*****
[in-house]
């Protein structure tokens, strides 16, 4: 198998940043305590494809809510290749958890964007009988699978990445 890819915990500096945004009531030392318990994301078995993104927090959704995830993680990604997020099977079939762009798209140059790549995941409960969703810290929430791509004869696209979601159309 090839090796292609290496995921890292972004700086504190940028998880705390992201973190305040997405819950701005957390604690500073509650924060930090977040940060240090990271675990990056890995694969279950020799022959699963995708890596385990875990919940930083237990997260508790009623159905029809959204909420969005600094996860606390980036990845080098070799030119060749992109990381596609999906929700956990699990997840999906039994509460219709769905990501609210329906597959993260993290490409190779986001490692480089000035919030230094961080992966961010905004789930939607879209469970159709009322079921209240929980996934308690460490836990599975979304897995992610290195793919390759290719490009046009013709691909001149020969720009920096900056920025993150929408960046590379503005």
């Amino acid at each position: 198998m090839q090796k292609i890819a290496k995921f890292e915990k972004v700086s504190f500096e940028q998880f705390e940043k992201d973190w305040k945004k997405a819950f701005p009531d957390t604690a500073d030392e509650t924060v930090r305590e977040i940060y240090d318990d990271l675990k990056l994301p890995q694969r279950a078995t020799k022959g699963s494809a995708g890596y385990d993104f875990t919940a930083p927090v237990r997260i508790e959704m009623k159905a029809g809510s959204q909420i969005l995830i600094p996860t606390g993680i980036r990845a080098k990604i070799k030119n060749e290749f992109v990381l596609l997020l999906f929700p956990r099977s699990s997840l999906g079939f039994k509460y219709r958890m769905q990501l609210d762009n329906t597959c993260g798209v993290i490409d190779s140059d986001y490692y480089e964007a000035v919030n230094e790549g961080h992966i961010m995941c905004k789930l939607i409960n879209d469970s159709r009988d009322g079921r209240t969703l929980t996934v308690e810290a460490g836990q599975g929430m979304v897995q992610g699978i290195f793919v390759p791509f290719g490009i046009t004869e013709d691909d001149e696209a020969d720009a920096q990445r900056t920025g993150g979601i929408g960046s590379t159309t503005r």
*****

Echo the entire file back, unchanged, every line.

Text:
[in-house]
């Protein structure tokens, strides 16, 4: 198998940043305590494809809510290749958890964007009988699978990445 890819915990500096945004009531030392318990994301078995993104927090959704995830993680990604997020099977079939762009798209140059790549995941409960969703810290929430791509004869696209979601159309 090839090796292609290496995921890292972004700086504190940028998880705390992201973190305040997405819950701005957390604690500073509650924060930090977040940060240090990271675990990056890995694969279950020799022959699963995708890596385990875990919940930083237990997260508790009623159905029809959204909420969005600094996860606390980036990845080098070799030119060749992109990381596609999906929700956990699990997840999906039994509460219709769905990501609210329906597959993260993290490409190779986001490692480089000035919030230094961080992966961010905004789930939607879209469970159709009322079921209240929980996934308690460490836990599975979304897995992610290195793919390759290719490009046009013709691909001149020969720009920096900056920025993150929408960046590379503005």
């Amino acid at each position: 198998m090839q090796k292609i890819a290496k995921f890292e915990k972004v700086s504190f500096e940028q998880f705390e940043k992201d973190w305040k945004k997405a819950f701005p009531d957390t604690a500073d030392e509650t924060v930090r305590e977040i940060y240090d318990d990271l675990k990056l994301p890995q694969r279950a078995t020799k022959g699963s494809a995708g890596y385990d993104f875990t919940a930083p927090v237990r997260i508790e959704m009623k159905a029809g809510s959204q909420i969005l995830i600094p996860t606390g993680i980036r990845a080098k990604i070799k030119n060749e290749f992109v990381l596609l997020l999906f929700p956990r099977s699990s997840l999906g079939f039994k509460y219709r958890m769905q990501l609210d762009n329906t597959c993260g798209v993290i490409d190779s140059d986001y490692y480089e964007a000035v919030n230094e790549g961080h992966i961010m995941c905004k789930l939607i409960n879209d469970s159709r009988d009322g079921r209240t969703l929980t996934v308690e810290a460490g836990q599975g929430m979304v897995q992610g699978i290195f793919v390759p791509f290719g490009i046009t004869e013709d691909d001149e696209a020969d720009a920096q990445r900056t920025g993150g979601i929408g960046s590379t159309t503005r």